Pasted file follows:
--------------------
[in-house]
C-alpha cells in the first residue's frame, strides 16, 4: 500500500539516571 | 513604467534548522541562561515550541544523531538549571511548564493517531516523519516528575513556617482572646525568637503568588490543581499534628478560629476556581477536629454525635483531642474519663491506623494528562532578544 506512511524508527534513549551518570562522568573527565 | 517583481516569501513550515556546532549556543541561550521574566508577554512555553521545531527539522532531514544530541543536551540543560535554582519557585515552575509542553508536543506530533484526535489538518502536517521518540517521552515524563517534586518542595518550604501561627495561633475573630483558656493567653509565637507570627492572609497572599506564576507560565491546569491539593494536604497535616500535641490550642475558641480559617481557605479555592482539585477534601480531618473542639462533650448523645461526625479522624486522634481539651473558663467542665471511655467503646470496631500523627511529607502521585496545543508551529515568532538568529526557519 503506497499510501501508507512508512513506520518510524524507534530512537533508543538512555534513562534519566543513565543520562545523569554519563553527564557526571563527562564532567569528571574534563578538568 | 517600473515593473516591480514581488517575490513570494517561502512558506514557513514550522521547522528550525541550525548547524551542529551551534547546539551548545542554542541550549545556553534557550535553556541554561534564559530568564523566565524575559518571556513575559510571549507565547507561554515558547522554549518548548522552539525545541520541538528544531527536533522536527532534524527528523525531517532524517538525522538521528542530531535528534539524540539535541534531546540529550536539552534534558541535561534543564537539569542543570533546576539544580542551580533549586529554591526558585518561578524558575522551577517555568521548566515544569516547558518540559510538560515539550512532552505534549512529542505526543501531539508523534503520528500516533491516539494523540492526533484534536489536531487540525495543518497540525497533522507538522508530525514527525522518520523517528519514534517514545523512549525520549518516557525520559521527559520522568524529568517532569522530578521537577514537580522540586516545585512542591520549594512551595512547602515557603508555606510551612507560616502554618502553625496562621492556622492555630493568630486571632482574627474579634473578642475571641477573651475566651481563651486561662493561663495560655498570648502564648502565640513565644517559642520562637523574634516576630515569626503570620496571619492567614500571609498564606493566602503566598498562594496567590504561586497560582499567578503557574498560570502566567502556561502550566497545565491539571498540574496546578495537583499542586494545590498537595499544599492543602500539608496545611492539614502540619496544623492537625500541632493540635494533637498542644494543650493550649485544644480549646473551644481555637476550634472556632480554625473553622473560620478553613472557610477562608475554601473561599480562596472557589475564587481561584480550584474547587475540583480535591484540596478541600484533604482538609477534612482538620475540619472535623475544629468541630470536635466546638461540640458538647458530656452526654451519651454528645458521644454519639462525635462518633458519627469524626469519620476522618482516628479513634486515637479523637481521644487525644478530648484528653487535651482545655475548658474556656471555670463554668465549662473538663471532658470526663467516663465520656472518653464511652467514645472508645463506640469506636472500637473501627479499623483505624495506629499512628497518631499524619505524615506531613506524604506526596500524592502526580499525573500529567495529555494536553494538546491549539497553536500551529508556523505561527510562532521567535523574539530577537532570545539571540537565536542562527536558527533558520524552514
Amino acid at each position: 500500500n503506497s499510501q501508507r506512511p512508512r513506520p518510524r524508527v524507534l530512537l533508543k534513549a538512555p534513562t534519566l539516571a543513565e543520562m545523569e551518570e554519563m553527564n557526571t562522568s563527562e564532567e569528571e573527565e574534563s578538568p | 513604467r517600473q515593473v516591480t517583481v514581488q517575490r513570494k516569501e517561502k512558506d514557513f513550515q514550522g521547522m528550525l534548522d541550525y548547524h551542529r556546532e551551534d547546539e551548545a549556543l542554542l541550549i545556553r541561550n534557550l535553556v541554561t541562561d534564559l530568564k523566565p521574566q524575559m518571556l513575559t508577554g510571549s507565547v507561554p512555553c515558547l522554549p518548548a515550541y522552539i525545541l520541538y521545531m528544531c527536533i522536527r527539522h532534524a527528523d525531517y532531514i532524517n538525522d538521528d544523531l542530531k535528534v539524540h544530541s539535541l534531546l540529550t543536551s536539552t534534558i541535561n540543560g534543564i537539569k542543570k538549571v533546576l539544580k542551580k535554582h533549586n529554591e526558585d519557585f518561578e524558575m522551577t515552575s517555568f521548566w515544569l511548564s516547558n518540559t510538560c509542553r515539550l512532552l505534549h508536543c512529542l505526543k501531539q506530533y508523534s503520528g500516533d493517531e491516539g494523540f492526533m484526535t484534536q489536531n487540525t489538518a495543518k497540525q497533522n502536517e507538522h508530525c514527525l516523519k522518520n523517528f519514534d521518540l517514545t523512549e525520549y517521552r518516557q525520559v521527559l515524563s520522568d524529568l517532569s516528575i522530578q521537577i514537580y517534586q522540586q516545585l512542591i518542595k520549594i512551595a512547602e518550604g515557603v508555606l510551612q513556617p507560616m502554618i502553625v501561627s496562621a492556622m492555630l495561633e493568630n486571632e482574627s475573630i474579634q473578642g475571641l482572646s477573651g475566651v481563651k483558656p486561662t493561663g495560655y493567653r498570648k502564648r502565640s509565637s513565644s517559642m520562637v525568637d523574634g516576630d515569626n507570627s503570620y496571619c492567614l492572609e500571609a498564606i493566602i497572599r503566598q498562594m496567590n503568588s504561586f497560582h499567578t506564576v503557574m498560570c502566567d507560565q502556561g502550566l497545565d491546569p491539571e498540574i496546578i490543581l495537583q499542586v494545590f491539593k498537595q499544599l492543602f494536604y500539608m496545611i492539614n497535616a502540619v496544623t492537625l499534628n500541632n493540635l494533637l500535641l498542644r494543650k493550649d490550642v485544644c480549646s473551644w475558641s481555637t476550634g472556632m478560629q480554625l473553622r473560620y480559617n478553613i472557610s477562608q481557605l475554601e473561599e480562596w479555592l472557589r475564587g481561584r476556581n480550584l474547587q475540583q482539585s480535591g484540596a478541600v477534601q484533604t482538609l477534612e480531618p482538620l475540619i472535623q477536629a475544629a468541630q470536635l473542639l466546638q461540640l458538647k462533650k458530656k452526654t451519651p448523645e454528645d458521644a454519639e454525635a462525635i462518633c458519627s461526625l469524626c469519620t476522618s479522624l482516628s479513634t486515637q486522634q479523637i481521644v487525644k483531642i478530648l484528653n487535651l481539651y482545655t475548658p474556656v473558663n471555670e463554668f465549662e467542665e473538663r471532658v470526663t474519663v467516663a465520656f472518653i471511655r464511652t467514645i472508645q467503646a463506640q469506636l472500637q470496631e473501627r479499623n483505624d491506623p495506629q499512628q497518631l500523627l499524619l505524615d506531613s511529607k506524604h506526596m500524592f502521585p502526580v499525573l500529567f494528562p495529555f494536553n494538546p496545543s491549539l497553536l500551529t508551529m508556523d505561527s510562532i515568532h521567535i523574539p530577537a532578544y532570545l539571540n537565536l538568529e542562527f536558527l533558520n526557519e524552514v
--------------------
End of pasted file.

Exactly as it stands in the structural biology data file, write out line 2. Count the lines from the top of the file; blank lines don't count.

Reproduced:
C-alpha cells in the first residue's frame, strides 16, 4: 500500500539516571 | 513604467534548522541562561515550541544523531538549571511548564493517531516523519516528575513556617482572646525568637503568588490543581499534628478560629476556581477536629454525635483531642474519663491506623494528562532578544 506512511524508527534513549551518570562522568573527565 | 517583481516569501513550515556546532549556543541561550521574566508577554512555553521545531527539522532531514544530541543536551540543560535554582519557585515552575509542553508536543506530533484526535489538518502536517521518540517521552515524563517534586518542595518550604501561627495561633475573630483558656493567653509565637507570627492572609497572599506564576507560565491546569491539593494536604497535616500535641490550642475558641480559617481557605479555592482539585477534601480531618473542639462533650448523645461526625479522624486522634481539651473558663467542665471511655467503646470496631500523627511529607502521585496545543508551529515568532538568529526557519 503506497499510501501508507512508512513506520518510524524507534530512537533508543538512555534513562534519566543513565543520562545523569554519563553527564557526571563527562564532567569528571574534563578538568 | 517600473515593473516591480514581488517575490513570494517561502512558506514557513514550522521547522528550525541550525548547524551542529551551534547546539551548545542554542541550549545556553534557550535553556541554561534564559530568564523566565524575559518571556513575559510571549507565547507561554515558547522554549518548548522552539525545541520541538528544531527536533522536527532534524527528523525531517532524517538525522538521528542530531535528534539524540539535541534531546540529550536539552534534558541535561534543564537539569542543570533546576539544580542551580533549586529554591526558585518561578524558575522551577517555568521548566515544569516547558518540559510538560515539550512532552505534549512529542505526543501531539508523534503520528500516533491516539494523540492526533484534536489536531487540525495543518497540525497533522507538522508530525514527525522518520523517528519514534517514545523512549525520549518516557525520559521527559520522568524529568517532569522530578521537577514537580522540586516545585512542591520549594512551595512547602515557603508555606510551612507560616502554618502553625496562621492556622492555630493568630486571632482574627474579634473578642475571641477573651475566651481563651486561662493561663495560655498570648502564648502565640513565644517559642520562637523574634516576630515569626503570620496571619492567614500571609498564606493566602503566598498562594496567590504561586497560582499567578503557574498560570502566567502556561502550566497545565491539571498540574496546578495537583499542586494545590498537595499544599492543602500539608496545611492539614502540619496544623492537625500541632493540635494533637498542644494543650493550649485544644480549646473551644481555637476550634472556632480554625473553622473560620478553613472557610477562608475554601473561599480562596472557589475564587481561584480550584474547587475540583480535591484540596478541600484533604482538609477534612482538620475540619472535623475544629468541630470536635466546638461540640458538647458530656452526654451519651454528645458521644454519639462525635462518633458519627469524626469519620476522618482516628479513634486515637479523637481521644487525644478530648484528653487535651482545655475548658474556656471555670463554668465549662473538663471532658470526663467516663465520656472518653464511652467514645472508645463506640469506636472500637473501627479499623483505624495506629499512628497518631499524619505524615506531613506524604506526596500524592502526580499525573500529567495529555494536553494538546491549539497553536500551529508556523505561527510562532521567535523574539530577537532570545539571540537565536542562527536558527533558520524552514